Cradles the Brain: A Book of Short Tales

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Hope Is Spelled S-H-O-O-T-I-N-G S-T-A-R

I lay in bed, tears seeping through my closed eyes. I thought of all the people who had left me in my short life. I thought of how I was shunned, forgotten, and abandoned by so many that I had come to believe were like family. Some of them were my family. My body warm under the covers, but my heart cold from the pain others had caused me.

I heard a light thumping noise coming from the garage, which my bedroom was next to. My three dogs were crated in there for the night so they wouldn’t freeze, and I knew what the thumping meant. It continued for a few minutes. My grogginess and exhaustion caused me to hesitate, but finally I went out into the garage. Kraig, my youngest, was sitting up in his crate, the other two were curled up and asleep.

I let out Kraig, thinking he would rush through the side door into the backyard and into the dog run where he could do his business, but he just sat in his kennel and looked at me. I reached in and petted his soft head. I called him out of the kennel and opened the side door. We walked down the side of my house together, him walking a little slower than I. We made it to the gate of the dog run, which was open, and Kraig stopped and just stood there in front of it. He was looking to the other side of our backyard. I looked, seeing nothing, but knew that he was looking for mice and cats, which we had a problem with. I heard a noise from the other side of our house, and I knew that it was probably just the neighbor’s pesky cat. I crouched down next to my fury best friend and petted the coarse hair on his back. He was really a beautiful dog, with a short but strong stature, big floppy ears, and brindle fur that would make any dog jealous.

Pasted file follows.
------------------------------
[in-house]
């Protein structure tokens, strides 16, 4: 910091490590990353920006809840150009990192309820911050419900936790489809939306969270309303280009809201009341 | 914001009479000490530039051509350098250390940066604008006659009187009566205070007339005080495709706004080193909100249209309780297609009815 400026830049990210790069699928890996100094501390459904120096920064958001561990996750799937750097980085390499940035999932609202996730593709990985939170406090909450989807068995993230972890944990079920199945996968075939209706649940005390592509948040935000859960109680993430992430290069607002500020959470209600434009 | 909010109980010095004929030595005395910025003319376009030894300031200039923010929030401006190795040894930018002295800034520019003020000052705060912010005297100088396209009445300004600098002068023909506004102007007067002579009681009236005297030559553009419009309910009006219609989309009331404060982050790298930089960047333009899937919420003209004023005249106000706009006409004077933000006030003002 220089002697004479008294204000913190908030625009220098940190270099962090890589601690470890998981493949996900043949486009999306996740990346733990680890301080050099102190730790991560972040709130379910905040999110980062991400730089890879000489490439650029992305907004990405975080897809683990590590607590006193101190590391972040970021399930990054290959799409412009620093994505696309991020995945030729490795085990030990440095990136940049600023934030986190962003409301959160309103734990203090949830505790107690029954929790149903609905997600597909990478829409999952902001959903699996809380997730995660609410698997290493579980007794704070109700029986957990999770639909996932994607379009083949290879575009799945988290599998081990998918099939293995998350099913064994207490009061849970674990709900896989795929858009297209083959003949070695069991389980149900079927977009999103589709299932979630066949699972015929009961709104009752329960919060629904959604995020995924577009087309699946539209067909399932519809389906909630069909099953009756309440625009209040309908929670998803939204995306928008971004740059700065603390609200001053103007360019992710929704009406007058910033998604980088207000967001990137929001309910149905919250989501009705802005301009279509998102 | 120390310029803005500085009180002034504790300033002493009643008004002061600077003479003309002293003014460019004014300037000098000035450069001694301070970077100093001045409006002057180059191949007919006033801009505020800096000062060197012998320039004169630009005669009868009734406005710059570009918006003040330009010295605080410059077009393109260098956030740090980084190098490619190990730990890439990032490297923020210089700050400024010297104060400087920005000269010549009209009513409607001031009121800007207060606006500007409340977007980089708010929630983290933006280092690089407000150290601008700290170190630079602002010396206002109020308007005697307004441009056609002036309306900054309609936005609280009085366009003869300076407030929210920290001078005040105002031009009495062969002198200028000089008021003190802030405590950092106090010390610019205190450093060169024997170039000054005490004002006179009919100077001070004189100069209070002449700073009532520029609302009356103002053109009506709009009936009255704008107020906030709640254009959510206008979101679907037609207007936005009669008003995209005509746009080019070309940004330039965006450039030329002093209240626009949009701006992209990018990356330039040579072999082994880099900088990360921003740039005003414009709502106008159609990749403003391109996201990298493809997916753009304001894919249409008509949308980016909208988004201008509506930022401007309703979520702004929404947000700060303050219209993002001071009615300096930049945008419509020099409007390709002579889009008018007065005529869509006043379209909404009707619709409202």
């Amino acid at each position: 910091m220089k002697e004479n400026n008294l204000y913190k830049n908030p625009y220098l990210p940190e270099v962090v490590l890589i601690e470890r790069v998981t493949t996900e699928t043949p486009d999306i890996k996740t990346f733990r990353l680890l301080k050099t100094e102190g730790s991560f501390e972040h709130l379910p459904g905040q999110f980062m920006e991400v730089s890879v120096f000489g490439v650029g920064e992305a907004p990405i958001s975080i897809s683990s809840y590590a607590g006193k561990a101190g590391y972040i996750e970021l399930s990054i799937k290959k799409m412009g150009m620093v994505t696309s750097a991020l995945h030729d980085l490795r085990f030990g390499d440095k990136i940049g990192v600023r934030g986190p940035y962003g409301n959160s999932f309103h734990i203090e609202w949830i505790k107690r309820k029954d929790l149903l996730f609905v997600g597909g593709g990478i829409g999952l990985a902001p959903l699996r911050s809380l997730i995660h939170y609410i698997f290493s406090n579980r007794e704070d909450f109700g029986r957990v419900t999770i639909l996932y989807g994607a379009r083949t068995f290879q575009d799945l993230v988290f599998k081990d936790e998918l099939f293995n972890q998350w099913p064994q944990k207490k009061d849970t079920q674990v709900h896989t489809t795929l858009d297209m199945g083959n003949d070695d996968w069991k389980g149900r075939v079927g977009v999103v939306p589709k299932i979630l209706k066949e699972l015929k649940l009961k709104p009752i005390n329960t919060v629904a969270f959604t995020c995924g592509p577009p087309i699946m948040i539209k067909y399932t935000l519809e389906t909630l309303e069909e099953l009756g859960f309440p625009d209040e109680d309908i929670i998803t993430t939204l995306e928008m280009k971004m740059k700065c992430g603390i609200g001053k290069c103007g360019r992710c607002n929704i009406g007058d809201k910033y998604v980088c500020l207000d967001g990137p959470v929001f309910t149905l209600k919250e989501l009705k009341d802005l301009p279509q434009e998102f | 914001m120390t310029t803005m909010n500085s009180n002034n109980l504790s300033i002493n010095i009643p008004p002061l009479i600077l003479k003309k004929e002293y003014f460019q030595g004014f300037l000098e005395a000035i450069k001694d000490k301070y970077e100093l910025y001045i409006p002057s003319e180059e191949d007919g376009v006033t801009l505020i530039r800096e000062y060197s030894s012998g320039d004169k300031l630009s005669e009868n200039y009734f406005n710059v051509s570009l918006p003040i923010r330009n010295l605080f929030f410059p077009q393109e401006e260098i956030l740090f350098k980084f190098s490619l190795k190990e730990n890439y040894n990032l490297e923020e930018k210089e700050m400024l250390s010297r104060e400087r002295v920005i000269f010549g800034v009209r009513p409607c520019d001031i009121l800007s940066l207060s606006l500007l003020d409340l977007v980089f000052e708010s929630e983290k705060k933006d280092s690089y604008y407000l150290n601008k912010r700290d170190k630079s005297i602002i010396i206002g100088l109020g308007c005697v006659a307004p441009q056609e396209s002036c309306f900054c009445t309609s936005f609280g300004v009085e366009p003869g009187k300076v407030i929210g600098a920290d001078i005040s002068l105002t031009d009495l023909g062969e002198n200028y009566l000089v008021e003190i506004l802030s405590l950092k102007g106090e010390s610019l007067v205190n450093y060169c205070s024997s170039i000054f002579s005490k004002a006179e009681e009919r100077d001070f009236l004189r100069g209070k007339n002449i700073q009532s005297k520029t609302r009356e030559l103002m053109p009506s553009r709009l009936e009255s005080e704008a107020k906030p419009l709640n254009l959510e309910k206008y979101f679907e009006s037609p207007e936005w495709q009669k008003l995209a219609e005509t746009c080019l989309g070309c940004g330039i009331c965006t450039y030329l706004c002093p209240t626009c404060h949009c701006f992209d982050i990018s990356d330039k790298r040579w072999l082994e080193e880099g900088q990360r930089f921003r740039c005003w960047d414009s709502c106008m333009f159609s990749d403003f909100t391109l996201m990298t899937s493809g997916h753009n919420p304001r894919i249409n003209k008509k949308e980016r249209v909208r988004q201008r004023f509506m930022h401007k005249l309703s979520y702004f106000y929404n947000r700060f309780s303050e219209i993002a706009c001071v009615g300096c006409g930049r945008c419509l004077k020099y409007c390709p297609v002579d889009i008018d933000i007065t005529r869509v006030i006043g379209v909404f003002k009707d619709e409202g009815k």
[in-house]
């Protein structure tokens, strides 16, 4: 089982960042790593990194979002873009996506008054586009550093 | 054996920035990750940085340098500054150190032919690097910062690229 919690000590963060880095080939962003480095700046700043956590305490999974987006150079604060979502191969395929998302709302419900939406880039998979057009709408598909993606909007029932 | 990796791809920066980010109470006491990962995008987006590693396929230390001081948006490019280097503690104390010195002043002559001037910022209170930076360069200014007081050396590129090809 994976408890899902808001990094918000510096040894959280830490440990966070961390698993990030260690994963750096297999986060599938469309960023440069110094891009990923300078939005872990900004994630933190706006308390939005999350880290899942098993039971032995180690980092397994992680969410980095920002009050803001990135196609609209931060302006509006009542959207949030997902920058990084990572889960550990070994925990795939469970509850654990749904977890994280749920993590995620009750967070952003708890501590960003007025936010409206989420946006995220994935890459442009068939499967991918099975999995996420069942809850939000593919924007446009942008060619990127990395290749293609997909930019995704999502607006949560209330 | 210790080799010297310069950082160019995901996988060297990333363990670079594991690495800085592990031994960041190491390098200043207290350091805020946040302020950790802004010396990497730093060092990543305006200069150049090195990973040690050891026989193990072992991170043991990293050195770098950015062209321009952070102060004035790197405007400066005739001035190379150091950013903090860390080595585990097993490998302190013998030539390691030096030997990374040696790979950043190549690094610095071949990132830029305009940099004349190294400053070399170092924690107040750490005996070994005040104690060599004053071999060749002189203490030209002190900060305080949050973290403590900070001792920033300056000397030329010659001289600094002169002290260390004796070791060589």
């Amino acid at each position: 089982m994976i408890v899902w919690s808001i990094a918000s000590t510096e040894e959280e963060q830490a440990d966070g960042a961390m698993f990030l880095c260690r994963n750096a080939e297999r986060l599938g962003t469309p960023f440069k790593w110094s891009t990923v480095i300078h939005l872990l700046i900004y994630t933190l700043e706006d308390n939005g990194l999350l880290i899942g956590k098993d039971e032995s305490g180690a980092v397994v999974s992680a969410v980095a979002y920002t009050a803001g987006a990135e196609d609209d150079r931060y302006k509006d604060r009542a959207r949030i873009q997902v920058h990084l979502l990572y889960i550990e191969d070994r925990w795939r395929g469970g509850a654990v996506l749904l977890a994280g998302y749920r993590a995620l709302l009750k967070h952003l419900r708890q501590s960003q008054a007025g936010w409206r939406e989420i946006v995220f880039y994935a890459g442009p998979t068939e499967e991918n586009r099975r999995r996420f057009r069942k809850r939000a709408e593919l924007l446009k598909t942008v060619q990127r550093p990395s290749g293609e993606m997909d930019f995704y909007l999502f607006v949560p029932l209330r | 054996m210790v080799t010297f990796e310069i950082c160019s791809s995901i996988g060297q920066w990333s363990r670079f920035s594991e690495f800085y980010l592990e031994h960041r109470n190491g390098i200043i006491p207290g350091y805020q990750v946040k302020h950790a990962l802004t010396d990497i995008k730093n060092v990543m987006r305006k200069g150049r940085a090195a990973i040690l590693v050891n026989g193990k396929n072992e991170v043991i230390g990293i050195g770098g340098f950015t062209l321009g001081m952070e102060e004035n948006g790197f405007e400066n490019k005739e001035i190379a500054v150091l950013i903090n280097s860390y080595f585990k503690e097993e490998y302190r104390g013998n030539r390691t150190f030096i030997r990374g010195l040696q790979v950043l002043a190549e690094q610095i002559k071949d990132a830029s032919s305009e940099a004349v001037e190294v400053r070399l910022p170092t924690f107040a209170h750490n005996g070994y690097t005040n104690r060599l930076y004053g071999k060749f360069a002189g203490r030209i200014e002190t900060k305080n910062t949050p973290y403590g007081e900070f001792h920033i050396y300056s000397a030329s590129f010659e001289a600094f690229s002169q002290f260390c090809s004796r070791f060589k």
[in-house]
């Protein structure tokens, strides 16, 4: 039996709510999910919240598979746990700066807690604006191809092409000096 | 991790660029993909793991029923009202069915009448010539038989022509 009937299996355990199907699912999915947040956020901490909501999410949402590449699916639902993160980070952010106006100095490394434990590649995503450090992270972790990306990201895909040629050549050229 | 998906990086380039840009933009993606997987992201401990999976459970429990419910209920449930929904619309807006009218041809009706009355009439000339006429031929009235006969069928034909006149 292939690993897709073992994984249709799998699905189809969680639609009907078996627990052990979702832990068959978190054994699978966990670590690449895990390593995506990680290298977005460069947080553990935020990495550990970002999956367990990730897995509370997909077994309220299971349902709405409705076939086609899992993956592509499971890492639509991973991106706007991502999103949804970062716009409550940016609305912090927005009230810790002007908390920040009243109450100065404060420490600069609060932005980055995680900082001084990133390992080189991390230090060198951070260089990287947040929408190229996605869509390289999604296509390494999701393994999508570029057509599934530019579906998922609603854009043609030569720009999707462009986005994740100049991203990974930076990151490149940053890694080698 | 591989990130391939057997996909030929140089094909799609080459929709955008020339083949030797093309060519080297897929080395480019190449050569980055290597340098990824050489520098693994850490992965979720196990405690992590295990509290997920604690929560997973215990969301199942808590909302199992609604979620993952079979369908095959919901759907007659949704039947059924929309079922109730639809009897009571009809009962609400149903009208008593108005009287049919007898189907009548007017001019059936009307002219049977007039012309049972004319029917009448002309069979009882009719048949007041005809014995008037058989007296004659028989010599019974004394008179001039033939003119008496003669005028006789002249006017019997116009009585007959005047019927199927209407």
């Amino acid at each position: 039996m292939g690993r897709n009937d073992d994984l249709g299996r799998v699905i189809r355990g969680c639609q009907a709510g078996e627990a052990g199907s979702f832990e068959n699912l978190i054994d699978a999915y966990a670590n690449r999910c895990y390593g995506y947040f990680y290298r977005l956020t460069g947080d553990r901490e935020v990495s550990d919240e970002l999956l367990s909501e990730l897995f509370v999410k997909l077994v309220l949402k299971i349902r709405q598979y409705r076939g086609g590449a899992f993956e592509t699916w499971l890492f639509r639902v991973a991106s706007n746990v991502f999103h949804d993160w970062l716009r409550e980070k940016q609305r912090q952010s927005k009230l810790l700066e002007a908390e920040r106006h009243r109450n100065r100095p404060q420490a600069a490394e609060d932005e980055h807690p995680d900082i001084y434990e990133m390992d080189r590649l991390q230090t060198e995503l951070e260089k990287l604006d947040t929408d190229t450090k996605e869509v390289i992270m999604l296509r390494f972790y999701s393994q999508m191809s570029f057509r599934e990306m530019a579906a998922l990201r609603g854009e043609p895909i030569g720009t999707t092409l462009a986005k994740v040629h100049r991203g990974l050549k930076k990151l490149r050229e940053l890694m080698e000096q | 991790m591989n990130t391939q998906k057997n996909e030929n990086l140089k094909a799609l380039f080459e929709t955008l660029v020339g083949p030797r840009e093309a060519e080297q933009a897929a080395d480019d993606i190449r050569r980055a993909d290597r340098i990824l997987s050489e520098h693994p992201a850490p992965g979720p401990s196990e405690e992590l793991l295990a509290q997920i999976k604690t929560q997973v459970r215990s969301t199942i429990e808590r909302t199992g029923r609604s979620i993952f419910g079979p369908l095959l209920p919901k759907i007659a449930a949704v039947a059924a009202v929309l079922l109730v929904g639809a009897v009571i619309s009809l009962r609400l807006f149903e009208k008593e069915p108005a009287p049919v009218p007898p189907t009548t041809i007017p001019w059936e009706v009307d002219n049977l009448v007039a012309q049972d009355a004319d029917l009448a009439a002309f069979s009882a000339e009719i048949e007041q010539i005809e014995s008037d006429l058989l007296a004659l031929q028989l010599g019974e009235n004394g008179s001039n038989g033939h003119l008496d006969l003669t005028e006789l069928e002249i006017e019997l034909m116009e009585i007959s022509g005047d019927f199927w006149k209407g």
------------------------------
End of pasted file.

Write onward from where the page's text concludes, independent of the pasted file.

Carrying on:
He finally sat down, but he was still looking in that same direction. I looked in that same direction and heard a noise, sort of like a *fesh*, like when you light a fuse and it burns quickly. Coming from the direction I was looking, something bright orange flew across the sky. It looked like a ball of fire, and it was the most wonderful thing I had ever seen. I looked down at Kraig and said, “I don’t know if that was a bottle rocket, a satellite, or a shooting star, but it was beautiful.” I quickly made my wish, something that pertained to the reason I had been crying.

I knew that whatever it was, it brought me hope. I figured it couldn’t have been a bottle rocket because I heard no screech and it flew horizontally across the sky. But then again, I had never really seen a shooting star in the seventeen years I had been on this Earth.

I walked Kraig back to the garage even though he hadn’t done his business. I thought it was odd that he wanted out but didn’t do anything but sit there outside the dog run. It was like he knew something was going to happen, and he wanted me to see it. I went back to bed with a new idea that maybe the world wasn’t so bad, and I hoped that my wish would eventually come true.

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